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To Trump and the players

| Monday, October 2, 2017

I had no idea that my second Viewpoint column would be on the same topic as the first. But the issue of standing for the flag became a lot more complicated in the short time between columns, so here we are.

My previous column, “Why we stand for our flag,” made the case for participation in the national anthem. To briefly summarize: We do not stand because we think America is infallible or to ignore the problems of our time. We stand because we recognize the sacrifices which have been made to preserve our country and the optimism inherent in our shared values. The occasion of the national anthem — a time to remember our fallen and unite in appreciating the ideals towards which we strive — requires a high order of respect. For these reasons, the players are wrong to not stand respectfully for the flag and join in the unity of national anthem.

However, it is within the players’ rights to not stand. The exercise of standing for the flag draws its value from the act of a free choice to stand. In suggesting that we infringe upon this value, the president also missed the mark. He inappropriately called fellow citizens “sons of bitches” and argued that they should lose their job for expressing opinions with which he disagrees. In doing so, the president supported the same logic used by campus radicals to shut down potentially offensive presentations and by Google to eliminate dissenting employees. This logic leads down one path: reinforcing an ideological echo chamber and undermining First Amendment protections. Tyranny is an exaggeration. But at the least, this logic is as antithetical to our national spirit as not standing in recognition of the flag.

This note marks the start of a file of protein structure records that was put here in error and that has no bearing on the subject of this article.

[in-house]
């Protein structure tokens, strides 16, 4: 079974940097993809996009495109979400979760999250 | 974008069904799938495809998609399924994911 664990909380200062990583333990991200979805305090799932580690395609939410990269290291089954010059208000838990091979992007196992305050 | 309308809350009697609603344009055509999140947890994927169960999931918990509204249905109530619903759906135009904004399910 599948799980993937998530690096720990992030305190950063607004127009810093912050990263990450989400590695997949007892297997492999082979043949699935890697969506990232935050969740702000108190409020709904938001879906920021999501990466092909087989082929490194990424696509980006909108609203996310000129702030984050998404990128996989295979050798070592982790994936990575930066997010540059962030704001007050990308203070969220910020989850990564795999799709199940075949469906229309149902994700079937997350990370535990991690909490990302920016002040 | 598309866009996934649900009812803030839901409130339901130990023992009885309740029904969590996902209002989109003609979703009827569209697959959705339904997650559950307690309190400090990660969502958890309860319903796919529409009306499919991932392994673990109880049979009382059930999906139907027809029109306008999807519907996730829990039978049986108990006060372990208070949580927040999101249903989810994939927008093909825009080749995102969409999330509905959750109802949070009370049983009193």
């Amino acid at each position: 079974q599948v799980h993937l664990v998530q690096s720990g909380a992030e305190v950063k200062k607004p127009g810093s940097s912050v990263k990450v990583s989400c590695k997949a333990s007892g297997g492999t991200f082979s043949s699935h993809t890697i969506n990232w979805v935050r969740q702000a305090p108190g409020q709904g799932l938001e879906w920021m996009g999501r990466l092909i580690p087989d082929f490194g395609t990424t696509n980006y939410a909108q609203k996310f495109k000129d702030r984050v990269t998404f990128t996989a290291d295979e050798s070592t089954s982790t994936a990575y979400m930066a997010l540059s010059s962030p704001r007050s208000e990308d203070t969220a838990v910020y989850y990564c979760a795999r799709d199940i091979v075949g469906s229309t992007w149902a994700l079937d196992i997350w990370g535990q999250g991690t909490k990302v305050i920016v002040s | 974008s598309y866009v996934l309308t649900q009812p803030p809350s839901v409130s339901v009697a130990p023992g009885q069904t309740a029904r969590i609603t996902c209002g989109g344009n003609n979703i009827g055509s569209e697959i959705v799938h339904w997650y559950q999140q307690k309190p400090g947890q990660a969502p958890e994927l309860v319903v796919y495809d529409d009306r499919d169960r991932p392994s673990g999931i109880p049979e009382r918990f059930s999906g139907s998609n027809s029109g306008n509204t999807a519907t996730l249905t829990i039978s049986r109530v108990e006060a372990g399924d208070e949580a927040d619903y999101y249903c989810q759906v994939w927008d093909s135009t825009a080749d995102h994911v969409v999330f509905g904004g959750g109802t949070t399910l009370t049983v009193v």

Luckily, you need not choose between the two sides.  Don’t be fooled by the media narrative. They have constructed a false choice of complete allegiance, when in fact, the choice is not so clear. You can agree that the players’ message is important and also hold that their tactics are wrong.  You can think that the basic point that players shouldn’t kneel is correct and also condemn the president’s conduct in communicating this point. It is not the case that you must be completely with the players or completely with the president. Don’t forget, also, to enjoy watching football.  For many of us, watching football is a time to slow down after a long week and before another one. Don’t let anyone take that away.

Finally, Mr. President, stick to the important issues. You occupy the highest office in the land.  Respect the office and its duties, and what it means to your country and the world. I’m just a college student, and I can barely find time to watch a half hour of TV during the week. I do not understand how, in the wake of North Korea threatening to detonate a hydrogen bomb over the Pacific and shoot down American military planes in international airspace, major storms ripping through multiple states and Puerto Rico and your fellow (maybe?) Republicans trying to pass critical healthcare and tax reforms — a process that could benefit greatly from White House leadership — you find time to tweet about a decline in NFL ratings that you believe you caused. You are either the model of time management our parents want us to be, or you are easily distracted by the opportunity for self-promotion. I’m willing to bet on the latter.  To paraphrase Coach Devine from our favorite movie, “You’re our captain. Act like it.” It is time to stop running a campaign and begin running the country. The message stood in January, and it apparently still stands today … in October.

The views expressed in this column are those of the author and not necessarily those of The Observer.

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About Nicholas Marr